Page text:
Book Image

Designing API-First Enterprise Architectures on Azure

By : Subhajit Chatterjee
Book Image

Designing API-First Enterprise Architectures on Azure

By: Subhajit Chatterjee

Overview of this book

API-centric architectures are foundational to delivering omnichannel experiences for an enterprise. With this book, developers will learn techniques to design loosely coupled, cloud-based, business-tier interfaces that can be consumed by a variety of client applications. Using real-world examples and case studies, the book helps you get to grips with the cloudbased design and implementation of reliable and resilient API-centric solutions. Starting with the evolution of enterprise applications, you'll learn how API-based integration architectures drive digital transformation. You'll then learn about the important principles and practices that apply to cloud-based API architectures and advance to exploring the different architecture styles and their implementation in Azure. This book is written from a practitioner's point of view, so you'll discover ideas and practices that have worked successfully in various customer scenarios. By the end of this book, you'll be able to architect, design, deploy, and monetize your API solutions in the Azure cloud while implementing best practices and industry standards.
Table of Contents (14 chapters)
Section 1: API-Led Architecture in the Digital Economy
Section 2: Build Reliable API-Centric Solutions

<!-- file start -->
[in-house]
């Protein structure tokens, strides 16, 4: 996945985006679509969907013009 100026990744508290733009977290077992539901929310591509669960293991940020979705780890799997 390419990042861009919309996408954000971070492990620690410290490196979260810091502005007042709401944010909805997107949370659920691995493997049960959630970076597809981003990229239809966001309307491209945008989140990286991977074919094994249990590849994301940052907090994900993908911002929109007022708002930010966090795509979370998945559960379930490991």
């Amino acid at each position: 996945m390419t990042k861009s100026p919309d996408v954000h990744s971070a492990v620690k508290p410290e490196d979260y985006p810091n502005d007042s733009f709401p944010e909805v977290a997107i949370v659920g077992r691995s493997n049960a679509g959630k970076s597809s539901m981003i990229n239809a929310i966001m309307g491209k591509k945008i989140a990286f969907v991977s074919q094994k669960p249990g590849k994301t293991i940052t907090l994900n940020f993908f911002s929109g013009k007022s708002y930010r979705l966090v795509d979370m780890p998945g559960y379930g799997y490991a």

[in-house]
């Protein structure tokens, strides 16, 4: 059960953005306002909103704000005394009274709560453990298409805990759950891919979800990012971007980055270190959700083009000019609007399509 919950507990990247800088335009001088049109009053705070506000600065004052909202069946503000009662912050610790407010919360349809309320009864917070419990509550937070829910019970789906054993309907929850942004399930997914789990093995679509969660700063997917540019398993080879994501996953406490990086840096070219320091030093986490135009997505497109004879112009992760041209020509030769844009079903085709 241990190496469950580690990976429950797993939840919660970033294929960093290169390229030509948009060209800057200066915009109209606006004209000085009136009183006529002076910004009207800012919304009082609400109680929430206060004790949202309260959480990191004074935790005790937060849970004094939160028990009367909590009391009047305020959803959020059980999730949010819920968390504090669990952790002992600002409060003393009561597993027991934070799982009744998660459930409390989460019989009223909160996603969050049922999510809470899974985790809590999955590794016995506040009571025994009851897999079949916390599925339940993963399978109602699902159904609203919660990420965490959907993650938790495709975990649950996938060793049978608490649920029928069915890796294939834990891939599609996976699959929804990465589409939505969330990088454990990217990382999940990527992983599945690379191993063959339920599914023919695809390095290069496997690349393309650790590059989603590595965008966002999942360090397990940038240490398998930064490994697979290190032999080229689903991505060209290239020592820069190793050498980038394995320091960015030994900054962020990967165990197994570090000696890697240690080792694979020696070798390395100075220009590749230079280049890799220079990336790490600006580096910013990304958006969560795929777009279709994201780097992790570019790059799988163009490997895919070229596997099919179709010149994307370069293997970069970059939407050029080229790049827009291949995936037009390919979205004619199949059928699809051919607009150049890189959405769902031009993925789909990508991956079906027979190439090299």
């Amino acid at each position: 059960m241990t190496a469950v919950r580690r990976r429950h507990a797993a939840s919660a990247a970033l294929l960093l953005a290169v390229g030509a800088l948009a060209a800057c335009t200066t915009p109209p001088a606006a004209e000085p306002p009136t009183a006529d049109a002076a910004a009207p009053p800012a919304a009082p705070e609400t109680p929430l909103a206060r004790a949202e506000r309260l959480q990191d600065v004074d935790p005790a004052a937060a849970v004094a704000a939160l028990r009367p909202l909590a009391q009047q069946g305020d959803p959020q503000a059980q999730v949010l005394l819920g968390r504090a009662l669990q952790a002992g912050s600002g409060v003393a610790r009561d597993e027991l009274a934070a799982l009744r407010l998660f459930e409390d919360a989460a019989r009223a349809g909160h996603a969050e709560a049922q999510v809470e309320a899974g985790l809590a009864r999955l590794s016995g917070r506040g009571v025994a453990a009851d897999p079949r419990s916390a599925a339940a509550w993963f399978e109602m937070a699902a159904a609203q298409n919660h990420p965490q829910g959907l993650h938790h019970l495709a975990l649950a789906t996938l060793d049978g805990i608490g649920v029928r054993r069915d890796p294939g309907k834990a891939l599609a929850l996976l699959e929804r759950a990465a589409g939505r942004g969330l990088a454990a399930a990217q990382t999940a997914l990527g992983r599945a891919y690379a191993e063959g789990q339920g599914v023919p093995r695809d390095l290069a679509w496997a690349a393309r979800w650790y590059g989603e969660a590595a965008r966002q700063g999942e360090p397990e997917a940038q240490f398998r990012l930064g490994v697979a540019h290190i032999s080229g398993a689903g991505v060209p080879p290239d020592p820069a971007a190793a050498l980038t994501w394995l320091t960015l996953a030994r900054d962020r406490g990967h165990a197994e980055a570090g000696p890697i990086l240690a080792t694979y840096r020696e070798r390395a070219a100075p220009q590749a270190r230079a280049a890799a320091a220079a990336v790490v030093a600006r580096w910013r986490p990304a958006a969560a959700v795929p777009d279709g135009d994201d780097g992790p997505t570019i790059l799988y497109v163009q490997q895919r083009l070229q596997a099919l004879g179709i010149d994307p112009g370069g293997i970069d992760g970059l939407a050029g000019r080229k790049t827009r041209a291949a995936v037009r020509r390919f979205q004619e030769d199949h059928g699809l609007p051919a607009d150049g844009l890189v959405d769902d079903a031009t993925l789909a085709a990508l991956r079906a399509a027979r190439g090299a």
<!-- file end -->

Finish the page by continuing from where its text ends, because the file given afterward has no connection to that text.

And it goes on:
Section 3: Deliver Business Value for a Modern Enterprise

API monetization models

There are various options when it comes to monetizing your APIs. Enterprises may choose one or more options, depending on their business strategy.

The most widely used monetization options are depicted in the following image:

Figure 9.2 – API monetization models

Let's review each option in more detail.


One of the most common ways to get developers to start using your APIs is to offer a free tier. There are zero charges to be paid by the consumers while using your APIs. This model is suitable when the API made available is a low-value asset or a shared service, and you can rely on other mechanisms to generate revenue.

For example, application developers can integrate with identity providers such as Microsoft, Facebook, or Google to implement OAuth-based authentication within their apps for free. While these APIs are free to use, the providers can attract many users to register with their platform. This gives...